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    "Three Laws of Robotics" by Isaac Asimov[edit]

    1. A robot may not injure a human being or, through inaction, allow a human being to come to harm.
    2. A robot must obey orders given it by human beings except where such orders would conflict with the First Law.
    3. A robot must protect its own existence as long as such protection does not conflict with the First or Second Law.

    Asimov developed the Three Laws because he was tired of the science fiction stories of the 1920s and 1930s in which the robots, like Frankenstein's creation, turned on their creators and became dangerous monsters. The positronic brains of Asimov's robots were designed around the Three Laws, so that it was impossible for the robots to function without them. There were enough ambiguities in the Three Laws to make for interesting stories, but there was only one story in the collection, "Little Lost Robot", in which a robot posed any sort of danger to a human being. In the movie I, Robot the robots run amok and become dangerous monsters despite (or is it because of?) the Three Laws. There are no loopholes in Asimov's stories that would allow the behavior exhibited by the robots in the movie.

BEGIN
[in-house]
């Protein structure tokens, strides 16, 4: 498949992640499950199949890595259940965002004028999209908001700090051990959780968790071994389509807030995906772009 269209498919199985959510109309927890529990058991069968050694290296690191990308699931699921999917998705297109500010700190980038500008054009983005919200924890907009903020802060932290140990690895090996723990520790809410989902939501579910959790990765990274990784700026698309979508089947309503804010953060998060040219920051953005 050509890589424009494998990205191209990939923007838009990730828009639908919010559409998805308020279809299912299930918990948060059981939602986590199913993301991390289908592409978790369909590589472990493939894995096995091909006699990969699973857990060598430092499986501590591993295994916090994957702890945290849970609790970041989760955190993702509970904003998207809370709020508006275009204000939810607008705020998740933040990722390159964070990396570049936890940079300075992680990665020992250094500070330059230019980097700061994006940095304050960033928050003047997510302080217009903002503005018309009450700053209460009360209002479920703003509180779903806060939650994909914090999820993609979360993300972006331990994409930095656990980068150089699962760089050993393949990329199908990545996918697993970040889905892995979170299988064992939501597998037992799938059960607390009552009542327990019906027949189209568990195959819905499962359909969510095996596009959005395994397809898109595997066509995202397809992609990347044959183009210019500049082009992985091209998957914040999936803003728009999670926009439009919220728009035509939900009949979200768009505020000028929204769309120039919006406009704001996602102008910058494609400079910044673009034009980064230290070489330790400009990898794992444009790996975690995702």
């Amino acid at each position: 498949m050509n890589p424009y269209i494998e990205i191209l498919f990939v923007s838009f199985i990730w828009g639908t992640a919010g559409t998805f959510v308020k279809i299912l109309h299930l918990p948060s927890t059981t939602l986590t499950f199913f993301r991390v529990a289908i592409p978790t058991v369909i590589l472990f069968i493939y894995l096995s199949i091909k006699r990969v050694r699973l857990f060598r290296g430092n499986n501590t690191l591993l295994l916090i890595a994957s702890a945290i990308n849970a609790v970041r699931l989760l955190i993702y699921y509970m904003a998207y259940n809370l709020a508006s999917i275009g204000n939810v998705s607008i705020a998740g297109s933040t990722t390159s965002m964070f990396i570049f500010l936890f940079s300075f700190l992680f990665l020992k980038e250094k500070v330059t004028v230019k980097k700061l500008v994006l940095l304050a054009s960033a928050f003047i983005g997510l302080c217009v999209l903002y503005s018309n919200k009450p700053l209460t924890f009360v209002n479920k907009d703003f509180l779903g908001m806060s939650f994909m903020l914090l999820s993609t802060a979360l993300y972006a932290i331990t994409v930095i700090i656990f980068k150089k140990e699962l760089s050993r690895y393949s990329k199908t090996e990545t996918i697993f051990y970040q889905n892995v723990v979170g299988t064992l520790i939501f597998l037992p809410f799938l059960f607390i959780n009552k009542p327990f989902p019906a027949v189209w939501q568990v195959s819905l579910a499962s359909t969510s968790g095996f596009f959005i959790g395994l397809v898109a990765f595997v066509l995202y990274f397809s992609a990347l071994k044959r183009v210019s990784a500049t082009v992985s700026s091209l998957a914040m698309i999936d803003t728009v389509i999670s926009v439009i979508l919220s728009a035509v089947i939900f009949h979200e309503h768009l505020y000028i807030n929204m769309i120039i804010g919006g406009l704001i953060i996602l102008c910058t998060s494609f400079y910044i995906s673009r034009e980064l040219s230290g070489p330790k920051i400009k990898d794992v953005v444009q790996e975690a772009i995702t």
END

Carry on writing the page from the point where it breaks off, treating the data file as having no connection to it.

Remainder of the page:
The Three Laws and the behavior of robots that resulted from their use became an implicit aspect of numerous science fiction stories that followed Asimov's popular positronic robot series. Researchers who later designed and built robots have said that utilizing principles akin to the Three Laws is simply common sense. But today not everyone believes that the Three Laws are sufficient or desirable for robots of the future. The Singularity Institute for Artificial Intelligence has a website which explores the Three Laws from an academic perspective and gives reasons why they may not be the last word in robotic design.

    (from http://www.asimovonline.com/)

    The Zeroth Law[edit]

    Asimov added a "Zeroth Law", so named to continue the pattern of lower-numbered laws superseding in importance the higher-numbered laws, stating that a robot does not merely act in the interests of individual humans but the abstract concept of humanity as a whole.

    0. A robot may not injure humanity, or, through inaction, allow humanity to come to harm.



    Related: Isaac Asimov | Roboter

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